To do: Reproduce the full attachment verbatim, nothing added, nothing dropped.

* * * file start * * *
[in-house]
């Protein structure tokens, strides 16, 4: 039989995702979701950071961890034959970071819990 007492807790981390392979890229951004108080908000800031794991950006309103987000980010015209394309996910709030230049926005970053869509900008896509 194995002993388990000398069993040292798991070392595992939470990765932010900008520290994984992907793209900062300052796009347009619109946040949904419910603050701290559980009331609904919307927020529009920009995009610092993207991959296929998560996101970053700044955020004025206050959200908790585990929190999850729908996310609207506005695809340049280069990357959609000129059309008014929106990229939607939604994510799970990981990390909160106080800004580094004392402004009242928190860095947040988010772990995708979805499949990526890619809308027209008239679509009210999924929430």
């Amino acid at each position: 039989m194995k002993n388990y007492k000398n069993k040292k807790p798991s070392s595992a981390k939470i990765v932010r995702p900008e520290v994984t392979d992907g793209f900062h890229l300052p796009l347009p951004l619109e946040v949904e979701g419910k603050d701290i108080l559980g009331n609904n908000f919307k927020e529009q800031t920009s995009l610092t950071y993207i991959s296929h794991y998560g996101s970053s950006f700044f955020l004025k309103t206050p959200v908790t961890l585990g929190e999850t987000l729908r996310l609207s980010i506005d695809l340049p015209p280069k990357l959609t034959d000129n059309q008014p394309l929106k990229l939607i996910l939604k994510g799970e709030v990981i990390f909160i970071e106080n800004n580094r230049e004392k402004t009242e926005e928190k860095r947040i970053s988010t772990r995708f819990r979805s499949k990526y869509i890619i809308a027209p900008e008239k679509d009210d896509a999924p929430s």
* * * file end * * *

[in-house]
């Protein structure tokens, strides 16, 4: 039989995702979701950071961890034959970071819990 007492807790981390392979890229951004108080908000800031794991950006309103987000980010015209394309996910709030230049926005970053869509900008896509 194995002993388990000398069993040292798991070392595992939470990765932010900008520290994984992907793209900062300052796009347009619109946040949904419910603050701290559980009331609904919307927020529009920009995009610092993207991959296929998560996101970053700044955020004025206050959200908790585990929190999850729908996310609207506005695809340049280069990357959609000129059309008014929106990229939607939604994510799970990981990390909160106080800004580094004392402004009242928190860095947040988010772990995708979805499949990526890619809308027209008239679509009210999924929430």
């Amino acid at each position: 039989m194995k002993n388990y007492k000398n069993k040292k807790p798991s070392s595992a981390k939470i990765v932010r995702p900008e520290v994984t392979d992907g793209f900062h890229l300052p796009l347009p951004l619109e946040v949904e979701g419910k603050d701290i108080l559980g009331n609904n908000f919307k927020e529009q800031t920009s995009l610092t950071y993207i991959s296929h794991y998560g996101s970053s950006f700044f955020l004025k309103t206050p959200v908790t961890l585990g929190e999850t987000l729908r996310l609207s980010i506005d695809l340049p015209p280069k990357l959609t034959d000129n059309q008014p394309l929106k990229l939607i996910l939604k994510g799970e709030v990981i990390f909160i970071e106080n800004n580094r230049e004392k402004t009242e926005e928190k860095r947040i970053s988010t772990r995708f819990r979805s499949k990526y869509i890619i809308a027209p900008e008239k679509d009210d896509a999924p929430s």